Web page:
New Yorkers looking for a gastronomic day trip could do worse than to head to Crystal Springs Resort in Hardyston, N.J. The haute cuisine served up by John Benjamin goes a long way to erase memories of greasy burgers at Garden State diners. He tells the Resident what every good chef should keep in the kitchen and about finding hair in his food.
Any tips for entertaining at home?
JB: Have your party planned a day in advance so you can socialize and that means keep it simple. For example: prepare cold hors d’oeuvres in advance and refrigerate
Where is your favorite place to eat in the city?
JB: I have many favorites but my most recent favorite is a place called Kraft in the Chelsea district. The atmosphere from the time you walk in was great and I loved the menu style, a cross between family style and tapas. I liked the range of choices.
What do you cook for yourself at home?
JB: For breakfast I like to make stuffed French Toast or eggs with a touch of truffle oil. For dinner I like stir fry vegetables with some shrimp or chicken.
Which ingredients should everyone have in the kitchen?
JB: A nice chicken stock, even previously frozen stock, eggs, unsalted butter and shallots.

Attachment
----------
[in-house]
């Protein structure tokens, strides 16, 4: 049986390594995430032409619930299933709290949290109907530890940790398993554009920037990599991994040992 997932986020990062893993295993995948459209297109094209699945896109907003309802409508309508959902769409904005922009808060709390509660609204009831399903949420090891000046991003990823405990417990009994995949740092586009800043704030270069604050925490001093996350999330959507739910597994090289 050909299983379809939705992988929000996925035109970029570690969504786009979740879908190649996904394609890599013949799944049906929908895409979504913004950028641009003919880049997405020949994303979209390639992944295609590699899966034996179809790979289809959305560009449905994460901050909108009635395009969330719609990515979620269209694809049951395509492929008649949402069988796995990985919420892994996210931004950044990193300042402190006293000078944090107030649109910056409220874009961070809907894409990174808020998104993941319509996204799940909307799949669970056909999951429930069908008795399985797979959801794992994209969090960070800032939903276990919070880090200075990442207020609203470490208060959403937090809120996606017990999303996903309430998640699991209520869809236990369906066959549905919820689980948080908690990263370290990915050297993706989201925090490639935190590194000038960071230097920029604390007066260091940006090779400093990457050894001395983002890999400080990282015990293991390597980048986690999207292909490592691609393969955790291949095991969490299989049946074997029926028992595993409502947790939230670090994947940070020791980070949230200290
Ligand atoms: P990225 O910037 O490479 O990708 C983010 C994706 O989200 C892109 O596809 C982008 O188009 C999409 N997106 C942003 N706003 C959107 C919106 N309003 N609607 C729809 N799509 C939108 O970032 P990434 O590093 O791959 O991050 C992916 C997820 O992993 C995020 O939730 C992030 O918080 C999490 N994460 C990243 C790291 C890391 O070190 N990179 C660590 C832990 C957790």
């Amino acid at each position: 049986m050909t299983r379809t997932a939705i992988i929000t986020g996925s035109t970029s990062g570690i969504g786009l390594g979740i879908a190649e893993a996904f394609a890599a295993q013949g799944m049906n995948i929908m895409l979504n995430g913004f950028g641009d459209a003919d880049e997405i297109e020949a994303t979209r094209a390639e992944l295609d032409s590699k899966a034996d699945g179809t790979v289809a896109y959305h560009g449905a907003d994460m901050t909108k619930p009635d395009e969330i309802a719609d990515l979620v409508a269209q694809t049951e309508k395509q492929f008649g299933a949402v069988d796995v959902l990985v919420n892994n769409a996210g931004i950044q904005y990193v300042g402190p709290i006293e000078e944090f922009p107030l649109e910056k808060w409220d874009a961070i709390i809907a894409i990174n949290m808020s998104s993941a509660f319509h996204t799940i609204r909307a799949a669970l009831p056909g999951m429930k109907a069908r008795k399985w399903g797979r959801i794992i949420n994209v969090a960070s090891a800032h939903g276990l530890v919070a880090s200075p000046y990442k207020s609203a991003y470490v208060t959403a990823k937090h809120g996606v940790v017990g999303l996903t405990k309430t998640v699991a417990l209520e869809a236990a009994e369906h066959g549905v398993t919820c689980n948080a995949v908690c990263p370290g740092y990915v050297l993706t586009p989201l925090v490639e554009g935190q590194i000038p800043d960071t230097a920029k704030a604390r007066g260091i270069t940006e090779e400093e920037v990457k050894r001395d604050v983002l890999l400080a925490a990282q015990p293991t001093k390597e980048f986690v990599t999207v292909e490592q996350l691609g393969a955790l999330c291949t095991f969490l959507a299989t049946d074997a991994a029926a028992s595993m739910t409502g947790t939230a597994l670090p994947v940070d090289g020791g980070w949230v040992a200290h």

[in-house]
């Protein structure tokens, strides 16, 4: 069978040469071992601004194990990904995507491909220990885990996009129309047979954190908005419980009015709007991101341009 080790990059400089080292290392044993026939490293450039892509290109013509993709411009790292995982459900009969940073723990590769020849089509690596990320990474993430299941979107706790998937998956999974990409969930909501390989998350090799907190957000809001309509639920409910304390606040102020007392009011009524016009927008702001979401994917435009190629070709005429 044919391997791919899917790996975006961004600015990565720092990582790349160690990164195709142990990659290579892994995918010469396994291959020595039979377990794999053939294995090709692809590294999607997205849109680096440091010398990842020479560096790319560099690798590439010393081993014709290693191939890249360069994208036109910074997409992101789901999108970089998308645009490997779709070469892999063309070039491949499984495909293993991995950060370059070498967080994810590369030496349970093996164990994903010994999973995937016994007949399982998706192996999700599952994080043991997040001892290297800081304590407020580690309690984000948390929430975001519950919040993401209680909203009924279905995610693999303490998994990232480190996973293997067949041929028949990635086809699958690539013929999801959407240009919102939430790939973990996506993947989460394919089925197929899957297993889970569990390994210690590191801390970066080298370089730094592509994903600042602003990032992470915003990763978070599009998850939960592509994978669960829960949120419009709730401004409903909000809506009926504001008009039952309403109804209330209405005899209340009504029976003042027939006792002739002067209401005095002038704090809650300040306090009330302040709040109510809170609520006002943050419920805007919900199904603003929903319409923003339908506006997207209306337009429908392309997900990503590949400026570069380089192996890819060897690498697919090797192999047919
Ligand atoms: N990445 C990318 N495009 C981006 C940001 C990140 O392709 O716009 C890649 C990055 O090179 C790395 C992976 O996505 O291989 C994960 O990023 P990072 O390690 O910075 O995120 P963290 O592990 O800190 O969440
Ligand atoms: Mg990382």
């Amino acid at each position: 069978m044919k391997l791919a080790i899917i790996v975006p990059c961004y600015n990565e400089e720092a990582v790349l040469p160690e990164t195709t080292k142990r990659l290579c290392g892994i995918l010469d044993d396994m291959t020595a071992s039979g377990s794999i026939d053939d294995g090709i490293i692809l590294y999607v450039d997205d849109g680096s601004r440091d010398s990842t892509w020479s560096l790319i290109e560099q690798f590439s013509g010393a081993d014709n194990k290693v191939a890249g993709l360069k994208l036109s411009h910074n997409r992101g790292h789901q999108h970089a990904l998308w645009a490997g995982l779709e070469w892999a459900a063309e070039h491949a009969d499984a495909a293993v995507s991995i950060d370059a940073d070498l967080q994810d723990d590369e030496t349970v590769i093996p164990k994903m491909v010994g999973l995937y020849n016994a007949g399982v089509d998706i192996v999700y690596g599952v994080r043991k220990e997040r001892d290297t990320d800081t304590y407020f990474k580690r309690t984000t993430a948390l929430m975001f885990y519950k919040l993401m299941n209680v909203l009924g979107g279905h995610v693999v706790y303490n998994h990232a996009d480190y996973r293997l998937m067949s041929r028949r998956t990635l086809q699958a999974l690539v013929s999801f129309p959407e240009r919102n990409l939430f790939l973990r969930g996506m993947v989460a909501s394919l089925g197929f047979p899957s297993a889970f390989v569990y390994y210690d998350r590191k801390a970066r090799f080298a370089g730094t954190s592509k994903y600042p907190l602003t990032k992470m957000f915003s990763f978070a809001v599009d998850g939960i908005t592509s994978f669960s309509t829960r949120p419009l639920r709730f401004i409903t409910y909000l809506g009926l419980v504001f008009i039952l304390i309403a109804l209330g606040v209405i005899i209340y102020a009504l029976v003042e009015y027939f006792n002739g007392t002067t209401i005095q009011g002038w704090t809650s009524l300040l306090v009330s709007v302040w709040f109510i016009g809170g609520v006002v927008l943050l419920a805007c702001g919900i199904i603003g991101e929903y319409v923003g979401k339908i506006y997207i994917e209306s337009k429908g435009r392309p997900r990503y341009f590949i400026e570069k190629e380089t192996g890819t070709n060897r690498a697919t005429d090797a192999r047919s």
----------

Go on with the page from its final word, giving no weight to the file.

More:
Any tips for getting a good dinner reservation?
JB: Call as far in advance as possible.
What makes a good meal?
JB: The guests you are dining with can really make a meal. I also think that wonderful bread makes a great first impression.
What is the best meal you’ve ever had?
JB: The best meal I have ever had was at Per Se. The presentation of small courses, about 15 in all, offered such a wide range and blending of flavors and wonderful viscosity of sauces.
JB: I am sorry that the worst meal I have had was recently at The Chowder Pot in Connecticut. There was hair in my food, the service was horrible, and everything was cold about it.
Do you have any memorable stories from the kitchen?
JB: I would say that cooking for famous people such as Arnold Schwarzenegger and Julia Child. Julia tried a special tasting menu I prepared for her that consisted of foie gras and truffles. After her meal she came into the kitchen and thanked me and said she had a great time. I remember how good I felt cooking for someone so famous.
What is the most common misconception about eating out?
That fast service is the most important thing. A good chef is organized, but good food does take time and creativity to come out perfectly every time.
Benjamin’s Milk Chocolate Dipped Kumquats With Chilled Vanilla Mousse
12 kumquats (large)
4 cups sugar
2 cups water
1/2 cup mascarpone
1/4 cup heavy cream
Half a vanilla bean
1 cup milk chocolate chips
Cut off tops of the kumquats.
Scoop out the inside with a small ball scoop and discard the inside.
Boil the sugar water and lemon juice.
Pour syrup over the kumquats, cover, and refrigerate for three hours.
Remove the kumquats from the syrup and let dry on towels.
For the mousse
Whip mascarpone, heavy cream and the remaining three tablespoons of sugar and vanilla bean in a mixer until stiff. Fill pastry bag with mousse and pipe into the kumquats.
Place a toothpick into the kumquats and place in freezer.
While they are in the freezer, melt the chocolate in a small bowl over hot water.
When melted, dip the kumquats half way and place upright so they stand up.
Place back in freezer until ready to serve.